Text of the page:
sections economicalrate is determined by the length of the heating element section, and the speed of the conveyor within the lehr.
ln and by the present process, a glass article can be completely annealed from every possible degree and variety of stress and strain at a high temperature, and then by re-annealing at a lower temperature the' stressimpartcd during the drop in temperature can be safely removed at a low temperature and the time of cooling c..nsiderably shortened.
.ln all known processes heretofore used, it was impossible to handle different weights and sizes of glass varticles Without changing the annealing cycle. In other words, a curve designed for small ware would not anneal` the larger sizes. The process here set forth will correctly anneal articles of any size or weight without change, provided only that the glass be'of the same chemical and physical nature. y
My process provides a factor of safety and uniformity hitherto unobtainable in commercial practice. i
' inally, the process naturally economizes both space and time. This is particularly emphasized in the treatment of the larger sizes of, glass ware. For example, the fivegallon bottle already cited is perfectly and certainly annealed and ready for packing in three hours, whereas no less than twelve hours has been necessaryA `for the imperfect annealing hitherto attained in lehrs, and in the case of ovens three to four days were required. t
The present method differs from that disclosed in my Patent Number 1,540,264, issued June 2, 1925, in that the former contemplated partial removal of stress and strain at annealing temperaturesand neutralizing the remaining stresses and strains by the cooling curve or gradient; whereas in the. present method all stresses and strains are removed at high annealing temperatures, whereupon the vtemperature is suddenly lowered and re-annealing carried on at this lower temperature.
What I. claim as new and desire to secure by Letters Patent is:
1. lin a process of annealing glass articles in a temperaturefcontrolled lehr or muflie, the steps of ,subjecting the glass-ware to a. plurality of annealing stages, first at a high temperature and thereafter at a lower temperature, all within the annealing range.
2. ln a process of annealing glass articles in a temperature-controlled lehr or inutile, the steps' of subjecting the glass-ware to uniform temperature for a relatively short time within the upper reaches of the annealing range, lowering the temperature a substantial amount with appreciable rapidity, and re-annealing at said reduced temperature.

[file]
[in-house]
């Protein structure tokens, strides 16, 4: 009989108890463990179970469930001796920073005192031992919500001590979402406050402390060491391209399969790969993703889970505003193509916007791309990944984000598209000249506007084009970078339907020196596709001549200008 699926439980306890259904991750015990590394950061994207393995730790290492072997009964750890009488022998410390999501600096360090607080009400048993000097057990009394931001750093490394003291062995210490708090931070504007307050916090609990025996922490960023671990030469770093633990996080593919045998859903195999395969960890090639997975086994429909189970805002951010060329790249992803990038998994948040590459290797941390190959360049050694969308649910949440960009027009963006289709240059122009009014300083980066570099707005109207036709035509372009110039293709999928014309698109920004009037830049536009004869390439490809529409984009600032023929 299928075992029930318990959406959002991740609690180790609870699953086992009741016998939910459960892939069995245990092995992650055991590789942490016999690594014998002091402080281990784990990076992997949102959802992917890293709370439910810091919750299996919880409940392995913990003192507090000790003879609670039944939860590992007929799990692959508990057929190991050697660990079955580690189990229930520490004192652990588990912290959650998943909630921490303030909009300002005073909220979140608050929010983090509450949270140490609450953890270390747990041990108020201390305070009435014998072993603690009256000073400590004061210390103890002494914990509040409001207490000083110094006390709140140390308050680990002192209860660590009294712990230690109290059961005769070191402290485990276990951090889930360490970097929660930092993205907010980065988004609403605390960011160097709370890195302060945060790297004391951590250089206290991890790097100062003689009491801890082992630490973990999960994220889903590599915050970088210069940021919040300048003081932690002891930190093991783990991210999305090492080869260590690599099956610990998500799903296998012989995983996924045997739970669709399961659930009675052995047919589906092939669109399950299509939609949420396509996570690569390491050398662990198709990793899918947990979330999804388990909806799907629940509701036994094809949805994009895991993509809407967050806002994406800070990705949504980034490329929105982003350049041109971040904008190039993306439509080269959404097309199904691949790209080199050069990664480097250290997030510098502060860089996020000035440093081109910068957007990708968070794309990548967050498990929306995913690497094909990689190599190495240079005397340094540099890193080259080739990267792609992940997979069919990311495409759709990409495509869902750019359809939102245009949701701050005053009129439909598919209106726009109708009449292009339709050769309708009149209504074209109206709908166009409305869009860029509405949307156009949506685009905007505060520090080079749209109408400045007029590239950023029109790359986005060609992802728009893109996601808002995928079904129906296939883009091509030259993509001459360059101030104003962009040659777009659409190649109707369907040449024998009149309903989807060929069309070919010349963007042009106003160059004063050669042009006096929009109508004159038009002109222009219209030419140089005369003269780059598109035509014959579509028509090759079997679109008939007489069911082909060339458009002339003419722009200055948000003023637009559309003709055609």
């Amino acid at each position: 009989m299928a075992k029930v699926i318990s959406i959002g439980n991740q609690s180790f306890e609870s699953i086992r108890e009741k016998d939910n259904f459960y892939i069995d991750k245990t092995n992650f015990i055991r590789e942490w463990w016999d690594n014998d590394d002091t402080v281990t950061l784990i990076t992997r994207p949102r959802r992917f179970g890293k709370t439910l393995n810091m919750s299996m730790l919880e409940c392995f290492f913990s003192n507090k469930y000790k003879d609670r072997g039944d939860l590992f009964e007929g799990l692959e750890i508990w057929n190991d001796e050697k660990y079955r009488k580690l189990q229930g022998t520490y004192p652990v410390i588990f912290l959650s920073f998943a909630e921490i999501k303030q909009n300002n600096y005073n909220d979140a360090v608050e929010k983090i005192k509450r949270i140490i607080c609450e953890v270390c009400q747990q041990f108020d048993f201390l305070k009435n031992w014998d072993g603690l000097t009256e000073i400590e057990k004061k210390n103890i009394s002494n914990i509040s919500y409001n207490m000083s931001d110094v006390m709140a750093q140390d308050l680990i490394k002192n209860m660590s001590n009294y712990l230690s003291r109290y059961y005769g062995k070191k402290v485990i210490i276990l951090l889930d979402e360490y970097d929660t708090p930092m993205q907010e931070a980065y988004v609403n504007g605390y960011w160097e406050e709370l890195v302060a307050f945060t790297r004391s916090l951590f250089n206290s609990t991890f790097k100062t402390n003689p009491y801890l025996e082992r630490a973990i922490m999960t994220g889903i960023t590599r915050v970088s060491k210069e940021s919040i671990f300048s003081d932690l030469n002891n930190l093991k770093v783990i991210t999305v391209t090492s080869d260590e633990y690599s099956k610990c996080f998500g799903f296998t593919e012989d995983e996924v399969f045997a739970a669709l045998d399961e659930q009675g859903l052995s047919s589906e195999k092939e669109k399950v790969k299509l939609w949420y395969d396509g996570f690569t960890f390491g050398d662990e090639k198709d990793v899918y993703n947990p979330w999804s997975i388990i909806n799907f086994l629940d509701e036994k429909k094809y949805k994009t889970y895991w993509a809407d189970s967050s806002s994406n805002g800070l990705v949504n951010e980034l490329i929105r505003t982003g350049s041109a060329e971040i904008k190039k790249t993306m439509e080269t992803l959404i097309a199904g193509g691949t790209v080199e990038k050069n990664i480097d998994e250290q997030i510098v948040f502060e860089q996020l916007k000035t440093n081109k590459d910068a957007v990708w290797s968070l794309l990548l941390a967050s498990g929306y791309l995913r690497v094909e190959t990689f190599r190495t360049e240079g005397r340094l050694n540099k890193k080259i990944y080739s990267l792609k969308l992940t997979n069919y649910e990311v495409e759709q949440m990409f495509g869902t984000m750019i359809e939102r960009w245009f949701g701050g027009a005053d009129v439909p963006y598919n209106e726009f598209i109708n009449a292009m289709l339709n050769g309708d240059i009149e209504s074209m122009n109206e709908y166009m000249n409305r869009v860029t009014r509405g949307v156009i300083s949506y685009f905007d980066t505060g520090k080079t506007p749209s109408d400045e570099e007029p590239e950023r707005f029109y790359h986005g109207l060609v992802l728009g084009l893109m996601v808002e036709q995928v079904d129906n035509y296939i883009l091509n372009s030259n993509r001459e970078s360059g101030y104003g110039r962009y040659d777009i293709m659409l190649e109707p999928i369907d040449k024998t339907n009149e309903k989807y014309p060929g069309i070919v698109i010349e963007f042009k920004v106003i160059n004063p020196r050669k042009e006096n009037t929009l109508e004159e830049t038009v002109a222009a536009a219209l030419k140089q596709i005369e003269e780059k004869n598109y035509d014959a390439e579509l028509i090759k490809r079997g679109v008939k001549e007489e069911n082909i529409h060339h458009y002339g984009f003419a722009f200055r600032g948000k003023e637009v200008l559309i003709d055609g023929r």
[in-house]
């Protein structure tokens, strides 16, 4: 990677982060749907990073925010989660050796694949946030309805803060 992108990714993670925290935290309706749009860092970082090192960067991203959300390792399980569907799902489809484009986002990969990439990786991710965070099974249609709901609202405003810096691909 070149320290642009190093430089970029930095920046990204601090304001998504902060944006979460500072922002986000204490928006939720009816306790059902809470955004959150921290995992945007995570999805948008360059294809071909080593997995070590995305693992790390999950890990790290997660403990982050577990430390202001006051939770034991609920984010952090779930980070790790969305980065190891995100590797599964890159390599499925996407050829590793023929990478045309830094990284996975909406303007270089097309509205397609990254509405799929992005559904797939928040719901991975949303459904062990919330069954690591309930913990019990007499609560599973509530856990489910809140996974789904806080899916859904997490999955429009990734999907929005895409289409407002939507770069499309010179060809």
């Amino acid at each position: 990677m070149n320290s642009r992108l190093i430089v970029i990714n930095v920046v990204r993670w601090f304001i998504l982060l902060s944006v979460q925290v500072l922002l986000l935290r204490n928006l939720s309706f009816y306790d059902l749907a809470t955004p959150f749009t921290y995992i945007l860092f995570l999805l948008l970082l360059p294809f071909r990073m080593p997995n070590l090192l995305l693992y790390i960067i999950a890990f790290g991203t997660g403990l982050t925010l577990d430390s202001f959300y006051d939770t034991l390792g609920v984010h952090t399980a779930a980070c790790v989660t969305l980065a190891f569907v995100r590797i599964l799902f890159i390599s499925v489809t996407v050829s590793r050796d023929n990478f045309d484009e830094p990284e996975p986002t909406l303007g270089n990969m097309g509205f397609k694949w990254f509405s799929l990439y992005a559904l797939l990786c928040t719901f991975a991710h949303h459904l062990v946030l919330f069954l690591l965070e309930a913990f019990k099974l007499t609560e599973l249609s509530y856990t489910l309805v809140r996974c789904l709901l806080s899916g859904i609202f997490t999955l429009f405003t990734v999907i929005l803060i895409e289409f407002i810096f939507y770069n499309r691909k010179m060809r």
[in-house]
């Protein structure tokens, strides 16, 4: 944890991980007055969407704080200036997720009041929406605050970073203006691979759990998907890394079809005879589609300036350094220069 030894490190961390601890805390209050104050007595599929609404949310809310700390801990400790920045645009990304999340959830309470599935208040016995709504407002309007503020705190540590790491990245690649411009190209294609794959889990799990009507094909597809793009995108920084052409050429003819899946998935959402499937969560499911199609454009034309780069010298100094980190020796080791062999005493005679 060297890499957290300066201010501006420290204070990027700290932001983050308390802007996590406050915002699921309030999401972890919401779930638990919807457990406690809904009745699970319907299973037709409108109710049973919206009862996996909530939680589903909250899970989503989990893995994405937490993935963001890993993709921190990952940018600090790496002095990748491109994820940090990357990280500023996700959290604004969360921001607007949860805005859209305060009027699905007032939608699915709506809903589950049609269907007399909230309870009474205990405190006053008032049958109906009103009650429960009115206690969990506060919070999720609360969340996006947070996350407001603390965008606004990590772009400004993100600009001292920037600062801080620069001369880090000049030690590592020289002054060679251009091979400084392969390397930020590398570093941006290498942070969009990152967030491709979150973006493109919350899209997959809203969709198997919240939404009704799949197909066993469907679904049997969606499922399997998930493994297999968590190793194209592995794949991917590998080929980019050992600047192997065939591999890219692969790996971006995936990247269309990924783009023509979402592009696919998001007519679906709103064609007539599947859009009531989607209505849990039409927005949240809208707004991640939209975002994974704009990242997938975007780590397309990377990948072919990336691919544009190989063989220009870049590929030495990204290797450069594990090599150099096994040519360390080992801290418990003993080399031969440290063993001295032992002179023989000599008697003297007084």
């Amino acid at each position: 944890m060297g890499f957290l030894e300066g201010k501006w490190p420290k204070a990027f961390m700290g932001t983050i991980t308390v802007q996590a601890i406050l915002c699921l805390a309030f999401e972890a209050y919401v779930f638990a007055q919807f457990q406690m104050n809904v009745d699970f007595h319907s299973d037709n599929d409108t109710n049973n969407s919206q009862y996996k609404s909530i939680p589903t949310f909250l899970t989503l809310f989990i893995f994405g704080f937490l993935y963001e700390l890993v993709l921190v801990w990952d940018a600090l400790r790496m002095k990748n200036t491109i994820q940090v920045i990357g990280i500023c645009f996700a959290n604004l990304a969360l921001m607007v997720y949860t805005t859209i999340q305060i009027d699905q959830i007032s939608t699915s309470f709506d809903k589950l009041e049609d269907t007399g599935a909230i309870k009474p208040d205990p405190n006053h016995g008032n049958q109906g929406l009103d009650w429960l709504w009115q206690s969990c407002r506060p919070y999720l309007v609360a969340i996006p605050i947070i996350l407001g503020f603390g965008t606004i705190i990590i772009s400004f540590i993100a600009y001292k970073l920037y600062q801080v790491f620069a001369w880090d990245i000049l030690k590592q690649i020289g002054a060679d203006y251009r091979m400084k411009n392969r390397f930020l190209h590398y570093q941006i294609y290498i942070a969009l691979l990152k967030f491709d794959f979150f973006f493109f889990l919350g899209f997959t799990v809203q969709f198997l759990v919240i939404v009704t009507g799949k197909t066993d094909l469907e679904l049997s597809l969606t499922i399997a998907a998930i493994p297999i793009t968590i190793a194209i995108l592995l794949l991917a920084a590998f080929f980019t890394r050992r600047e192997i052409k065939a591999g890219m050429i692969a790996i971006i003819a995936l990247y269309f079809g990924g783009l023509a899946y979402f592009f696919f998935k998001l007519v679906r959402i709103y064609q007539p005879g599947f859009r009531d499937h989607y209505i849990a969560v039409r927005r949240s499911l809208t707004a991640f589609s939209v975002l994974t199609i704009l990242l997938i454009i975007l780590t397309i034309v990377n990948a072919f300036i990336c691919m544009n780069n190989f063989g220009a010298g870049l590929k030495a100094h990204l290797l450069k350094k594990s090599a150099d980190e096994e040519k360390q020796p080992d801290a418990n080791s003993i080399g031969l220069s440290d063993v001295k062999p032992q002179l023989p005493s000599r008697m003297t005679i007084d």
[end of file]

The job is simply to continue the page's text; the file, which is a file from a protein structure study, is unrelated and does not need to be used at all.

3. ln a process for the annealing'of glass articles in a temperature-controlled lehr or Inutile, the steps of first annealing at a relatively high temperature, rapidly reducing the temperature to a point still Within'the annealing temperature, and re-annealing at such lower temperature, and thereafter continuously reducing the temperature to a pointbelow the annealing range.
4. A process of annealing glass articles in a leliror'the like, which 4consists in irst 'bringing the lass-ware to :a temperature Suiiiciently hi stresses in the most economical time, lowering the temperature a substantial amount as rapidly ias possible, maintaining this .low-k ered temperature for a period of time suicient tore-move anyjreverse strains imparted d-urino". theurapid ,fall of. the itempeiatul'e',
and t reafter 'continuously andl withv progressively increasing rapidity lowering the temperature to a point below the lower limit l of the annealing range. 4
5. A process of annealingiglass articles in a; lehr or' the like, which consists in 'bringing' the'glass-ware to a temperature within the fupper reaches of the annealing range, main'- `taining this temperature for a time suiii ciently longto remove all stresses, then rapidly lowering the temperature to a point still within thtJ annealing range, maintaining this reduced temperature for a time sufficiently -long to remove al1 reverse strains caused by the sudden fall of temperature, and thereafter'continuously and with progressively increasing` rapidlty, lowering the temperature to a point below the annealingv range..-
. 6.' A process `ot' annealing glass articles in -a ,lehr or thelke, which consists inirst to cause removal 'of v allbringing thea'rticles to a temperature bor-V4 an'd t e lower limits of the. viscous stateo that particular glass, maintaining this temperature? suiciently-llong to remove all stresses, lowering the temperature with ap preciable'rapidity to a p oi'nt' withinV the-ann eallngE range, maintaining. this lowered temperature for atime suii'ciently 'long 'to' cause allreverse stressimparted by the sud-v den fal 'of temperature to be removed, and thereafter reducing t'he temperature with .temperature ra idly to approximately' 875 on ythe upper limits of the plastic'vv degrees Fahren eit, maintaining this latter l temperature for -ariod of approximately fifteen minutes. an thereafter reducing the temperature at approximately the fo-lowin'g rates: 2 degrees per minute-for twenty min u tes; 5 degrees per minute for the next seventeen minutes; and 10 degrees per mlnute for'the ensuing twenty-live minutes.
KENNETH M. HENRY.